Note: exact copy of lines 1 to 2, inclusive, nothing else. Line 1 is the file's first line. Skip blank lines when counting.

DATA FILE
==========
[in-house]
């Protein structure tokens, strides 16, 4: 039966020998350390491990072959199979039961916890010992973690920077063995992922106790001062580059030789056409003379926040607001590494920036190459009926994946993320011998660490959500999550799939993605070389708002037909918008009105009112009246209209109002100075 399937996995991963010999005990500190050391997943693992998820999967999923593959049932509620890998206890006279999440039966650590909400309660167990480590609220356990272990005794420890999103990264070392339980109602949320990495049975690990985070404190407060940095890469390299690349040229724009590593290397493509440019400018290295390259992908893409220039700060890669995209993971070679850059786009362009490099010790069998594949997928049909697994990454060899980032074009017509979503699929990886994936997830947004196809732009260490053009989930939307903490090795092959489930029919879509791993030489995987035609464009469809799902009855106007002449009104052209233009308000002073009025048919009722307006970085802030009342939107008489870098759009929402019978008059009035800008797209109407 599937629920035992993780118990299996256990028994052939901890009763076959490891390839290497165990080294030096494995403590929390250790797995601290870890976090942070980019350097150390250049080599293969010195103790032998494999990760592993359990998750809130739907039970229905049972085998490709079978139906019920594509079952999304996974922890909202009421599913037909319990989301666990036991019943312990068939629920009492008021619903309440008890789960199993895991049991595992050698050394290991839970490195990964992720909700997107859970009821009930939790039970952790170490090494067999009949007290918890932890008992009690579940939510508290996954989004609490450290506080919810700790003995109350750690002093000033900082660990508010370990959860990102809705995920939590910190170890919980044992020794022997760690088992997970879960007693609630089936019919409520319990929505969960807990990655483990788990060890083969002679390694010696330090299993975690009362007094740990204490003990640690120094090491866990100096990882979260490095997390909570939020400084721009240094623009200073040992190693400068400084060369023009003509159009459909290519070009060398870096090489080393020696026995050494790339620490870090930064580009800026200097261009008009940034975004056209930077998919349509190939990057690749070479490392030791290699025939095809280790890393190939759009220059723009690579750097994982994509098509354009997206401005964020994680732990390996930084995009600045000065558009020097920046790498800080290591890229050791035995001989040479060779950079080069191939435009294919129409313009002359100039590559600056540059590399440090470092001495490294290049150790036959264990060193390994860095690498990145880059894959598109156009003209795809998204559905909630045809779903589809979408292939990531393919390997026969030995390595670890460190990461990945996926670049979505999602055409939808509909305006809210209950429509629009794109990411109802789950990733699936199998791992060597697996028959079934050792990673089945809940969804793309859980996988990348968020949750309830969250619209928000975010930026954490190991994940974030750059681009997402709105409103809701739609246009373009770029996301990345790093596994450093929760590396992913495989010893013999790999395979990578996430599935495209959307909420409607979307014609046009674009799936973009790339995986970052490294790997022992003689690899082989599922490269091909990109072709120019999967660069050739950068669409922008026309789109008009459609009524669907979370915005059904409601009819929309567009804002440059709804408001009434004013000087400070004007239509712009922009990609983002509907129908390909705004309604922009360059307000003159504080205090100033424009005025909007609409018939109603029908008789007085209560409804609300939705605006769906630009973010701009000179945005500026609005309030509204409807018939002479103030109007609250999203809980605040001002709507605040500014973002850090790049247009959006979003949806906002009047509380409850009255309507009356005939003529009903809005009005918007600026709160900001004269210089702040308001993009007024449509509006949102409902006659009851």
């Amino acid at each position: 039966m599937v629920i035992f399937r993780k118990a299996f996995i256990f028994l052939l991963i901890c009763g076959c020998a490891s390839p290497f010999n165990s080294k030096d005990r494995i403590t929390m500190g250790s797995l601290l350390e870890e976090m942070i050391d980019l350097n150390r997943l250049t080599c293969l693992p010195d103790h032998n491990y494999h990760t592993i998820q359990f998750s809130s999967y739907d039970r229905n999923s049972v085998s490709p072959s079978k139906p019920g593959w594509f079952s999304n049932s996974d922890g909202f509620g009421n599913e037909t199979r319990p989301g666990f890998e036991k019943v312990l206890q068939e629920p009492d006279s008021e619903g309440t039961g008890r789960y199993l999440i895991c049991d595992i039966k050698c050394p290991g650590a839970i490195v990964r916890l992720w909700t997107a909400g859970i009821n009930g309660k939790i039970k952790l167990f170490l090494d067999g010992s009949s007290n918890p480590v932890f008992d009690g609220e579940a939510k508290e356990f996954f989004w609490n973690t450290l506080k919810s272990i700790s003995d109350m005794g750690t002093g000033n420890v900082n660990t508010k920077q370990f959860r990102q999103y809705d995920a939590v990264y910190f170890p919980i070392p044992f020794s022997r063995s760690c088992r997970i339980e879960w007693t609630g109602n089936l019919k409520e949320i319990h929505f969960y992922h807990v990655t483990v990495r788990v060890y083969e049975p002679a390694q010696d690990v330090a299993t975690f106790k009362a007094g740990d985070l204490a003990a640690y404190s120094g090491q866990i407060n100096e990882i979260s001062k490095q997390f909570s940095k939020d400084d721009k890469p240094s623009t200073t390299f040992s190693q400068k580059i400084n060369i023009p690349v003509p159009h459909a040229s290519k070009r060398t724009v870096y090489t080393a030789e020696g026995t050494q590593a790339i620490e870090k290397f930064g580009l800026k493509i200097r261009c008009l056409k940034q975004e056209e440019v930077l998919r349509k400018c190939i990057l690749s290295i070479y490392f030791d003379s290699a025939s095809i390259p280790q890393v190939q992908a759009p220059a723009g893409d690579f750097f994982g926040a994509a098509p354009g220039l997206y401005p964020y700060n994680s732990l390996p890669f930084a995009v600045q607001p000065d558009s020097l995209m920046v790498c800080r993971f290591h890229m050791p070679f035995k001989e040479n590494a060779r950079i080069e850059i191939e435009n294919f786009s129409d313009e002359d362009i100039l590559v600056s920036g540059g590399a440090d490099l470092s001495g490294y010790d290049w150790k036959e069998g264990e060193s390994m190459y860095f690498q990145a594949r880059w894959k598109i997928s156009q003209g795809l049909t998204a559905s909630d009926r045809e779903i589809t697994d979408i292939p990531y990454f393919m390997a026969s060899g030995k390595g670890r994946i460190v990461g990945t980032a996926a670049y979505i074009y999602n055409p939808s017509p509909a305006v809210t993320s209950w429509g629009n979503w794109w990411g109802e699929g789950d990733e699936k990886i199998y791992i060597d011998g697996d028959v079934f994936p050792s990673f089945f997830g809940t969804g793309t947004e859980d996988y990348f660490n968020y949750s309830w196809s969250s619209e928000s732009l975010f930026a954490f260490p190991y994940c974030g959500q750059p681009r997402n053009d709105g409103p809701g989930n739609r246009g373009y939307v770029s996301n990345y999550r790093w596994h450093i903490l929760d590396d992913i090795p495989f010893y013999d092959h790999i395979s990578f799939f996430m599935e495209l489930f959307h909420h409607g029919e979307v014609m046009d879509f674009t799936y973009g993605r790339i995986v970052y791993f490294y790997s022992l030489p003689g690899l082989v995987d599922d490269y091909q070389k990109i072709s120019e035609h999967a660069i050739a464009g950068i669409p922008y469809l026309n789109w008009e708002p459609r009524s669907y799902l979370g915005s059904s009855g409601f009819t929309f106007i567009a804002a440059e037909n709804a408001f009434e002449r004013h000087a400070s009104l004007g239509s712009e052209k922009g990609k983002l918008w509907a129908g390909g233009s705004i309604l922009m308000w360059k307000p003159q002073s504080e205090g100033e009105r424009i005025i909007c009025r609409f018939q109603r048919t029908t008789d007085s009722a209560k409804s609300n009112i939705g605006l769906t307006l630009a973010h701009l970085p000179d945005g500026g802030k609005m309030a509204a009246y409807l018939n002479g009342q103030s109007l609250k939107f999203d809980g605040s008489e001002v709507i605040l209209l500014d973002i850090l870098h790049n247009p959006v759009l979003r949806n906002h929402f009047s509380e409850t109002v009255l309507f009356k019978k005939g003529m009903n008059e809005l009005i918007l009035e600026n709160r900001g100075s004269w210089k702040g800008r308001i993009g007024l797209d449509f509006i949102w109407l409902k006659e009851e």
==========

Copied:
[in-house]
């Protein structure tokens, strides 16, 4: 039966020998350390491990072959199979039961916890010992973690920077063995992922106790001062580059030789056409003379926040607001590494920036190459009926994946993320011998660490959500999550799939993605070389708002037909918008009105009112009246209209109002100075 399937996995991963010999005990500190050391997943693992998820999967999923593959049932509620890998206890006279999440039966650590909400309660167990480590609220356990272990005794420890999103990264070392339980109602949320990495049975690990985070404190407060940095890469390299690349040229724009590593290397493509440019400018290295390259992908893409220039700060890669995209993971070679850059786009362009490099010790069998594949997928049909697994990454060899980032074009017509979503699929990886994936997830947004196809732009260490053009989930939307903490090795092959489930029919879509791993030489995987035609464009469809799902009855106007002449009104052209233009308000002073009025048919009722307006970085802030009342939107008489870098759009929402019978008059009035800008797209109407 599937629920035992993780118990299996256990028994052939901890009763076959490891390839290497165990080294030096494995403590929390250790797995601290870890976090942070980019350097150390250049080599293969010195103790032998494999990760592993359990998750809130739907039970229905049972085998490709079978139906019920594509079952999304996974922890909202009421599913037909319990989301666990036991019943312990068939629920009492008021619903309440008890789960199993895991049991595992050698050394290991839970490195990964992720909700997107859970009821009930939790039970952790170490090494067999009949007290918890932890008992009690579940939510508290996954989004609490450290506080919810700790003995109350750690002093000033900082660990508010370990959860990102809705995920939590910190170890919980044992020794022997760690088992997970879960007693609630089936019919409520319990929505969960807990990655483990788990060890083969002679390694010696330090299993975690009362007094740990204490003990640690120094090491866990100096990882979260490095997390909570939020400084721009240094623009200073040992190693400068400084060369023009003509159009459909290519070009060398870096090489080393020696026995050494790339620490870090930064580009800026200097261009008009940034975004056209930077998919349509190939990057690749070479490392030791290699025939095809280790890393190939759009220059723009690579750097994982994509098509354009997206401005964020994680732990390996930084995009600045000065558009020097920046790498800080290591890229050791035995001989040479060779950079080069191939435009294919129409313009002359100039590559600056540059590399440090470092001495490294290049150790036959264990060193390994860095690498990145880059894959598109156009003209795809998204559905909630045809779903589809979408292939990531393919390997026969030995390595670890460190990461990945996926670049979505999602055409939808509909305006809210209950429509629009794109990411109802789950990733699936199998791992060597697996028959079934050792990673089945809940969804793309859980996988990348968020949750309830969250619209928000975010930026954490190991994940974030750059681009997402709105409103809701739609246009373009770029996301990345790093596994450093929760590396992913495989010893013999790999395979990578996430599935495209959307909420409607979307014609046009674009799936973009790339995986970052490294790997022992003689690899082989599922490269091909990109072709120019999967660069050739950068669409922008026309789109008009459609009524669907979370915005059904409601009819929309567009804002440059709804408001009434004013000087400070004007239509712009922009990609983002509907129908390909705004309604922009360059307000003159504080205090100033424009005025909007609409018939109603029908008789007085209560409804609300939705605006769906630009973010701009000179945005500026609005309030509204409807018939002479103030109007609250999203809980605040001002709507605040500014973002850090790049247009959006979003949806906002009047509380409850009255309507009356005939003529009903809005009005918007600026709160900001004269210089702040308001993009007024449509509006949102409902006659009851």